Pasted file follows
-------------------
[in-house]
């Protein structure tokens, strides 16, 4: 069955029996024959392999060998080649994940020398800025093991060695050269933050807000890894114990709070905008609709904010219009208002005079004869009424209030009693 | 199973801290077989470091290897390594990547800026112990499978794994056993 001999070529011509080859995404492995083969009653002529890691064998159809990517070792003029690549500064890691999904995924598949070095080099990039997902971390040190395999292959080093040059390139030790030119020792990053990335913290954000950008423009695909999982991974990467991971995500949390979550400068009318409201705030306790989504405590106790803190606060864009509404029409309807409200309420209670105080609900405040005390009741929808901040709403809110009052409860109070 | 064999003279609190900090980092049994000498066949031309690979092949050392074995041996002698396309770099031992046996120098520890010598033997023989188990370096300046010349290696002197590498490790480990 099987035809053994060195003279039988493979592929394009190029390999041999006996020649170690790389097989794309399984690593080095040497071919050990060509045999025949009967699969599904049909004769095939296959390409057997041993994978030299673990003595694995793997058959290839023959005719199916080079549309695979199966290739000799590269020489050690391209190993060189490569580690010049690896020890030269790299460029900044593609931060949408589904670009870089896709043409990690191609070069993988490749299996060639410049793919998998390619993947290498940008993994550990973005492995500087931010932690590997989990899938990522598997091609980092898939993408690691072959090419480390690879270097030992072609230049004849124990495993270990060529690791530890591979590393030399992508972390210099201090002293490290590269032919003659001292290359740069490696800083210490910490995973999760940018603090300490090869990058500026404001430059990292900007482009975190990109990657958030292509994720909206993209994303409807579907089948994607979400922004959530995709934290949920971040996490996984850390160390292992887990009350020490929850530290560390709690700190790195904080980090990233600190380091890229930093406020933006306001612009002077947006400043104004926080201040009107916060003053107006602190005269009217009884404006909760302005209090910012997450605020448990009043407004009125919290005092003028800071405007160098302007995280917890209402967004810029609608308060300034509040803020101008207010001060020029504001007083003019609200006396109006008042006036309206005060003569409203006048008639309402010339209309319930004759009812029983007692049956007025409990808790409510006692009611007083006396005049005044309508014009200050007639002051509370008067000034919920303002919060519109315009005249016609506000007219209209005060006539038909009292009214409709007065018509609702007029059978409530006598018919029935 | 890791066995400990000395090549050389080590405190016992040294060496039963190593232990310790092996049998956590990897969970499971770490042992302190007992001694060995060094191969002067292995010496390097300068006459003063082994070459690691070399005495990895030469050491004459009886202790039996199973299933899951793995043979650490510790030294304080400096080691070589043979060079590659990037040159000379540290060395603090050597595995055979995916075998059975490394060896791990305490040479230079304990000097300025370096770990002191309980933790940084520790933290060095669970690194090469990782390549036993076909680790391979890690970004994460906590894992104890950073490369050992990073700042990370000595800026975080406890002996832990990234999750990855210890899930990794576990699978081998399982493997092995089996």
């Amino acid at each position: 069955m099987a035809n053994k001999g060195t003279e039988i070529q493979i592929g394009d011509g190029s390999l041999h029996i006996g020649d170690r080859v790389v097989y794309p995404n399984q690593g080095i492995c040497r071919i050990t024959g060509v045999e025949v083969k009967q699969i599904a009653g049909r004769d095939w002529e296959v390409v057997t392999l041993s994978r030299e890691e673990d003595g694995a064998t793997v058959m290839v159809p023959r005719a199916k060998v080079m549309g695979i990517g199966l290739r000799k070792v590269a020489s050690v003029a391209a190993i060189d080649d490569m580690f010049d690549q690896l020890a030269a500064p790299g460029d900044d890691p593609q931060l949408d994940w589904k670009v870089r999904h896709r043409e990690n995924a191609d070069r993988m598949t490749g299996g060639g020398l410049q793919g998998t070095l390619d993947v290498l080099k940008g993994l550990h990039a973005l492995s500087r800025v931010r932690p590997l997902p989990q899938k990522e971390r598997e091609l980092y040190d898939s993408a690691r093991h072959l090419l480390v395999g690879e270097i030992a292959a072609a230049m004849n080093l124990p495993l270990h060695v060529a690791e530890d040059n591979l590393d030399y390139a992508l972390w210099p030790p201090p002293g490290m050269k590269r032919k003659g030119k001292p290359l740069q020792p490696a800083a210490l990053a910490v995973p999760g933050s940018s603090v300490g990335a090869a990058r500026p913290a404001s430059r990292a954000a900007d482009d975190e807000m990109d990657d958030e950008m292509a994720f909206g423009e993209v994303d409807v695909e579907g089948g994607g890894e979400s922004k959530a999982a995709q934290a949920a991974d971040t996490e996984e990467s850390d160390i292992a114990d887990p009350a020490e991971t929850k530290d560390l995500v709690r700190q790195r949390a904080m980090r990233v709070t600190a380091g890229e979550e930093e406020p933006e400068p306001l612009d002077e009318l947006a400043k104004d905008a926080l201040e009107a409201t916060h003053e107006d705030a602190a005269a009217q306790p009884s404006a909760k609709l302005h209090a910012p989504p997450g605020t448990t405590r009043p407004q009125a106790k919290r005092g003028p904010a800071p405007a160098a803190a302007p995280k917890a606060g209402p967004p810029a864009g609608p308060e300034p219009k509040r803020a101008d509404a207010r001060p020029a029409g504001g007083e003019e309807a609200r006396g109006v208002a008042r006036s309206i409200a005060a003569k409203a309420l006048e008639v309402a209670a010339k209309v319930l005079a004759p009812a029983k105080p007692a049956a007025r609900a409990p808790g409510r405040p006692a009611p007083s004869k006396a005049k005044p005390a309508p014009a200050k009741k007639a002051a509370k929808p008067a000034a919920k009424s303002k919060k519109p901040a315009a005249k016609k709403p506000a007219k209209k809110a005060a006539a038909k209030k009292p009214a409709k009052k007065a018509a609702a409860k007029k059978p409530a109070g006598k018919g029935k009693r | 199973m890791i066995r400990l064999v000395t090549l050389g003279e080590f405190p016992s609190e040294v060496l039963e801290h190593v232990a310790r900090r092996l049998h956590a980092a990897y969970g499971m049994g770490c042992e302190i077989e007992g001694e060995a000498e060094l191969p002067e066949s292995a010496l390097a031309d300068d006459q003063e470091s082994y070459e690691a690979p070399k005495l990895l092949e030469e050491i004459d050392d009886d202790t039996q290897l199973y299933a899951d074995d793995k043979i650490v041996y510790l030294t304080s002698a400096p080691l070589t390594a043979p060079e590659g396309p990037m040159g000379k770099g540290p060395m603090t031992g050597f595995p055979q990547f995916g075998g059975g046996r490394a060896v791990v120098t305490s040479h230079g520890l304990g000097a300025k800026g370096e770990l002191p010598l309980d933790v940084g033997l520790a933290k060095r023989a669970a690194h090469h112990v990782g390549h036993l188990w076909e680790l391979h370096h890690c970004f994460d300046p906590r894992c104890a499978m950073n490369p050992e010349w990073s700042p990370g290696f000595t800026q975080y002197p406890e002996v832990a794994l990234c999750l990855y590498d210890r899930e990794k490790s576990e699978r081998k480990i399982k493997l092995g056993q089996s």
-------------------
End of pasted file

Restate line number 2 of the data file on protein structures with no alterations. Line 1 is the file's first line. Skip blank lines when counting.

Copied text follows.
């Protein structure tokens, strides 16, 4: 069955029996024959392999060998080649994940020398800025093991060695050269933050807000890894114990709070905008609709904010219009208002005079004869009424209030009693 | 199973801290077989470091290897390594990547800026112990499978794994056993 001999070529011509080859995404492995083969009653002529890691064998159809990517070792003029690549500064890691999904995924598949070095080099990039997902971390040190395999292959080093040059390139030790030119020792990053990335913290954000950008423009695909999982991974990467991971995500949390979550400068009318409201705030306790989504405590106790803190606060864009509404029409309807409200309420209670105080609900405040005390009741929808901040709403809110009052409860109070 | 064999003279609190900090980092049994000498066949031309690979092949050392074995041996002698396309770099031992046996120098520890010598033997023989188990370096300046010349290696002197590498490790480990 099987035809053994060195003279039988493979592929394009190029390999041999006996020649170690790389097989794309399984690593080095040497071919050990060509045999025949009967699969599904049909004769095939296959390409057997041993994978030299673990003595694995793997058959290839023959005719199916080079549309695979199966290739000799590269020489050690391209190993060189490569580690010049690896020890030269790299460029900044593609931060949408589904670009870089896709043409990690191609070069993988490749299996060639410049793919998998390619993947290498940008993994550990973005492995500087931010932690590997989990899938990522598997091609980092898939993408690691072959090419480390690879270097030992072609230049004849124990495993270990060529690791530890591979590393030399992508972390210099201090002293490290590269032919003659001292290359740069490696800083210490910490995973999760940018603090300490090869990058500026404001430059990292900007482009975190990109990657958030292509994720909206993209994303409807579907089948994607979400922004959530995709934290949920971040996490996984850390160390292992887990009350020490929850530290560390709690700190790195904080980090990233600190380091890229930093406020933006306001612009002077947006400043104004926080201040009107916060003053107006602190005269009217009884404006909760302005209090910012997450605020448990009043407004009125919290005092003028800071405007160098302007995280917890209402967004810029609608308060300034509040803020101008207010001060020029504001007083003019609200006396109006008042006036309206005060003569409203006048008639309402010339209309319930004759009812029983007692049956007025409990808790409510006692009611007083006396005049005044309508014009200050007639002051509370008067000034919920303002919060519109315009005249016609506000007219209209005060006539038909009292009214409709007065018509609702007029059978409530006598018919029935 | 890791066995400990000395090549050389080590405190016992040294060496039963190593232990310790092996049998956590990897969970499971770490042992302190007992001694060995060094191969002067292995010496390097300068006459003063082994070459690691070399005495990895030469050491004459009886202790039996199973299933899951793995043979650490510790030294304080400096080691070589043979060079590659990037040159000379540290060395603090050597595995055979995916075998059975490394060896791990305490040479230079304990000097300025370096770990002191309980933790940084520790933290060095669970690194090469990782390549036993076909680790391979890690970004994460906590894992104890950073490369050992990073700042990370000595800026975080406890002996832990990234999750990855210890899930990794576990699978081998399982493997092995089996």